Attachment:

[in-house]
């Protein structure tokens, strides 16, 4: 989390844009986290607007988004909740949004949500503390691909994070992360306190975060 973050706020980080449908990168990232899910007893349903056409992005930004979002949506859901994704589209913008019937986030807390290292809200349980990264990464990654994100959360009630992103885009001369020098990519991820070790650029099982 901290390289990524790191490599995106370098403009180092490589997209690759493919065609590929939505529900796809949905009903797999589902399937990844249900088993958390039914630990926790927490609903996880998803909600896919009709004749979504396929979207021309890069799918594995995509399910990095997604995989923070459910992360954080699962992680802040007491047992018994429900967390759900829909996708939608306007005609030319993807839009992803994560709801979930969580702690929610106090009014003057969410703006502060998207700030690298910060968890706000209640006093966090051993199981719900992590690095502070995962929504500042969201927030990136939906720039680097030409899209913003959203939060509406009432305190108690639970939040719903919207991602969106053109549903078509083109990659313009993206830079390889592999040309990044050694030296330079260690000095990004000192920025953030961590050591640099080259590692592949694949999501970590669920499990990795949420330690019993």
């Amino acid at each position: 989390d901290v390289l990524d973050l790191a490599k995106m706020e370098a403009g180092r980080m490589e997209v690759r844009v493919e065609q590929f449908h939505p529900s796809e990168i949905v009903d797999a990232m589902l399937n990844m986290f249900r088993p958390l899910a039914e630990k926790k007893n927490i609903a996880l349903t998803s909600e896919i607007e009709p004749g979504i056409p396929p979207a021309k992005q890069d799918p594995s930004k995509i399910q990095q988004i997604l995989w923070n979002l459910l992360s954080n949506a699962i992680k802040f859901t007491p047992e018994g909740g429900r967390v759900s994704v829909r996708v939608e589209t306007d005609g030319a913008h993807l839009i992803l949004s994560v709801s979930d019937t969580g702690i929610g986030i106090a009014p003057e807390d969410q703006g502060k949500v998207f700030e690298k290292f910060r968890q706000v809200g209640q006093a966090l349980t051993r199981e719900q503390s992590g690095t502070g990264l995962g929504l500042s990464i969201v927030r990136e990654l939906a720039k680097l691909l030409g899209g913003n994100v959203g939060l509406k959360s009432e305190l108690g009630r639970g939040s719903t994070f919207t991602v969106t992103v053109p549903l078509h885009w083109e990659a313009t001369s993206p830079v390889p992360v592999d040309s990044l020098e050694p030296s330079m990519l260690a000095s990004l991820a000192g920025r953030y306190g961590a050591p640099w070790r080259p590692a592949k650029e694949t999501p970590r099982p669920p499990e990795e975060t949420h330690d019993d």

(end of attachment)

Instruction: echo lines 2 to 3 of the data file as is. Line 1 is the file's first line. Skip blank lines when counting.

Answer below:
């Protein structure tokens, strides 16, 4: 989390844009986290607007988004909740949004949500503390691909994070992360306190975060 973050706020980080449908990168990232899910007893349903056409992005930004979002949506859901994704589209913008019937986030807390290292809200349980990264990464990654994100959360009630992103885009001369020098990519991820070790650029099982 901290390289990524790191490599995106370098403009180092490589997209690759493919065609590929939505529900796809949905009903797999589902399937990844249900088993958390039914630990926790927490609903996880998803909600896919009709004749979504396929979207021309890069799918594995995509399910990095997604995989923070459910992360954080699962992680802040007491047992018994429900967390759900829909996708939608306007005609030319993807839009992803994560709801979930969580702690929610106090009014003057969410703006502060998207700030690298910060968890706000209640006093966090051993199981719900992590690095502070995962929504500042969201927030990136939906720039680097030409899209913003959203939060509406009432305190108690639970939040719903919207991602969106053109549903078509083109990659313009993206830079390889592999040309990044050694030296330079260690000095990004000192920025953030961590050591640099080259590692592949694949999501970590669920499990990795949420330690019993």
């Amino acid at each position: 989390d901290v390289l990524d973050l790191a490599k995106m706020e370098a403009g180092r980080m490589e997209v690759r844009v493919e065609q590929f449908h939505p529900s796809e990168i949905v009903d797999a990232m589902l399937n990844m986290f249900r088993p958390l899910a039914e630990k926790k007893n927490i609903a996880l349903t998803s909600e896919i607007e009709p004749g979504i056409p396929p979207a021309k992005q890069d799918p594995s930004k995509i399910q990095q988004i997604l995989w923070n979002l459910l992360s954080n949506a699962i992680k802040f859901t007491p047992e018994g909740g429900r967390v759900s994704v829909r996708v939608e589209t306007d005609g030319a913008h993807l839009i992803l949004s994560v709801s979930d019937t969580g702690i929610g986030i106090a009014p003057e807390d969410q703006g502060k949500v998207f700030e690298k290292f910060r968890q706000v809200g209640q006093a966090l349980t051993r199981e719900q503390s992590g690095t502070g990264l995962g929504l500042s990464i969201v927030r990136e990654l939906a720039k680097l691909l030409g899209g913003n994100v959203g939060l509406k959360s009432e305190l108690g009630r639970g939040s719903t994070f919207t991602v969106t992103v053109p549903l078509h885009w083109e990659a313009t001369s993206p830079v390889p992360v592999d040309s990044l020098e050694p030296s330079m990519l260690a000095s990004l991820a000192g920025r953030y306190g961590a050591p640099w070790r080259p590692a592949k650029e694949t999501p970590r099982p669920p499990e990795e975060t949420h330690d019993d």